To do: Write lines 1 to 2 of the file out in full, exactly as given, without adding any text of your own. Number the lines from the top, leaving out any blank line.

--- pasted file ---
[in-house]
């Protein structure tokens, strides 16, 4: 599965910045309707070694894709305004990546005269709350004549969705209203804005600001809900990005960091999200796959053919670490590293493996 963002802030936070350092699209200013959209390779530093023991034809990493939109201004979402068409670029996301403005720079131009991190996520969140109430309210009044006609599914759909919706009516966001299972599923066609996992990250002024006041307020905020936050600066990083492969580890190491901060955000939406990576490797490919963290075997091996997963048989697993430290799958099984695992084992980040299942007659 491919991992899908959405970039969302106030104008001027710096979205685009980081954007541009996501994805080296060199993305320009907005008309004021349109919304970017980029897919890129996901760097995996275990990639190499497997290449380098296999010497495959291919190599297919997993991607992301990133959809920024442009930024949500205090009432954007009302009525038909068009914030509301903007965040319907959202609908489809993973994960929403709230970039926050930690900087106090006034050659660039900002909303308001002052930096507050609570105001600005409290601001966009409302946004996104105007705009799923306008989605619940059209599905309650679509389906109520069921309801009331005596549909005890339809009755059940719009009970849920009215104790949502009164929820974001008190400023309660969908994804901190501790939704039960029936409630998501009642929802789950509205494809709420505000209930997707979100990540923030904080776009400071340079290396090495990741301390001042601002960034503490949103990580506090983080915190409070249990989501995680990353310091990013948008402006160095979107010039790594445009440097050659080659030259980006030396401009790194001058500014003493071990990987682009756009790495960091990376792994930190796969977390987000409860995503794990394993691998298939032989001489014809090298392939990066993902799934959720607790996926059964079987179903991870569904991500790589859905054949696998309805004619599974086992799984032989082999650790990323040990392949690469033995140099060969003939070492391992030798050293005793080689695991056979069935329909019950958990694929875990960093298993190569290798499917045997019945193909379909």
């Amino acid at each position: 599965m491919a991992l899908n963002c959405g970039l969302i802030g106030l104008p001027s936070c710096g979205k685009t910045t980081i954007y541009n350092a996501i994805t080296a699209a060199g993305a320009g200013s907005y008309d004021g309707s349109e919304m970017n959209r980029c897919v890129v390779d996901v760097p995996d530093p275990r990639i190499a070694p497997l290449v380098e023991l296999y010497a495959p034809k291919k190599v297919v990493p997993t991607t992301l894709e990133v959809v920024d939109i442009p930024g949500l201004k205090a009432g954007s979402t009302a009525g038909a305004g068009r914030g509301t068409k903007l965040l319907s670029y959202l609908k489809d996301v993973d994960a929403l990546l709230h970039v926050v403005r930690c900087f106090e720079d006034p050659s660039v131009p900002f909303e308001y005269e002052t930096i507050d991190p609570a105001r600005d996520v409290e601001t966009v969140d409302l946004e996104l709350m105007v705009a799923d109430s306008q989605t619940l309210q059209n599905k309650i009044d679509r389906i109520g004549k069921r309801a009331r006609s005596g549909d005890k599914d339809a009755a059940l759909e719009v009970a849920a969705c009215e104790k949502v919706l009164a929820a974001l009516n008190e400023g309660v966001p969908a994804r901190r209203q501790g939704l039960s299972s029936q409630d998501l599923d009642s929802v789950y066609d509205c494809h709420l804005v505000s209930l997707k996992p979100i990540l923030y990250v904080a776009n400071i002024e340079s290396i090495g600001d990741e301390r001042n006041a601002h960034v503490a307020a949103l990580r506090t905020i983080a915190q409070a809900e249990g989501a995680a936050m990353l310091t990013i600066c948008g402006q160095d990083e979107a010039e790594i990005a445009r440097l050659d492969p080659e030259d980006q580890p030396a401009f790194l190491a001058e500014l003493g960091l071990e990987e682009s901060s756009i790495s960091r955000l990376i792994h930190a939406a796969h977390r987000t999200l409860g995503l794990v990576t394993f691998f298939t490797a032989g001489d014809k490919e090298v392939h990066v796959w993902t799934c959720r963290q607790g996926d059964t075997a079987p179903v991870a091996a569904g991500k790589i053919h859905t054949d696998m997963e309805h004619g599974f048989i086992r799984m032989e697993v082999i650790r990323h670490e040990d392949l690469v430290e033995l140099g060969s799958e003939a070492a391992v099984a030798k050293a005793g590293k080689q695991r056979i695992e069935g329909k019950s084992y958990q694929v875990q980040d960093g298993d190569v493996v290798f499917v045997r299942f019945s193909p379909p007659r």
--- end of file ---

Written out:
[in-house]
């Protein structure tokens, strides 16, 4: 599965910045309707070694894709305004990546005269709350004549969705209203804005600001809900990005960091999200796959053919670490590293493996 963002802030936070350092699209200013959209390779530093023991034809990493939109201004979402068409670029996301403005720079131009991190996520969140109430309210009044006609599914759909919706009516966001299972599923066609996992990250002024006041307020905020936050600066990083492969580890190491901060955000939406990576490797490919963290075997091996997963048989697993430290799958099984695992084992980040299942007659 491919991992899908959405970039969302106030104008001027710096979205685009980081954007541009996501994805080296060199993305320009907005008309004021349109919304970017980029897919890129996901760097995996275990990639190499497997290449380098296999010497495959291919190599297919997993991607992301990133959809920024442009930024949500205090009432954007009302009525038909068009914030509301903007965040319907959202609908489809993973994960929403709230970039926050930690900087106090006034050659660039900002909303308001002052930096507050609570105001600005409290601001966009409302946004996104105007705009799923306008989605619940059209599905309650679509389906109520069921309801009331005596549909005890339809009755059940719009009970849920009215104790949502009164929820974001008190400023309660969908994804901190501790939704039960029936409630998501009642929802789950509205494809709420505000209930997707979100990540923030904080776009400071340079290396090495990741301390001042601002960034503490949103990580506090983080915190409070249990989501995680990353310091990013948008402006160095979107010039790594445009440097050659080659030259980006030396401009790194001058500014003493071990990987682009756009790495960091990376792994930190796969977390987000409860995503794990394993691998298939032989001489014809090298392939990066993902799934959720607790996926059964079987179903991870569904991500790589859905054949696998309805004619599974086992799984032989082999650790990323040990392949690469033995140099060969003939070492391992030798050293005793080689695991056979069935329909019950958990694929875990960093298993190569290798499917045997019945193909379909």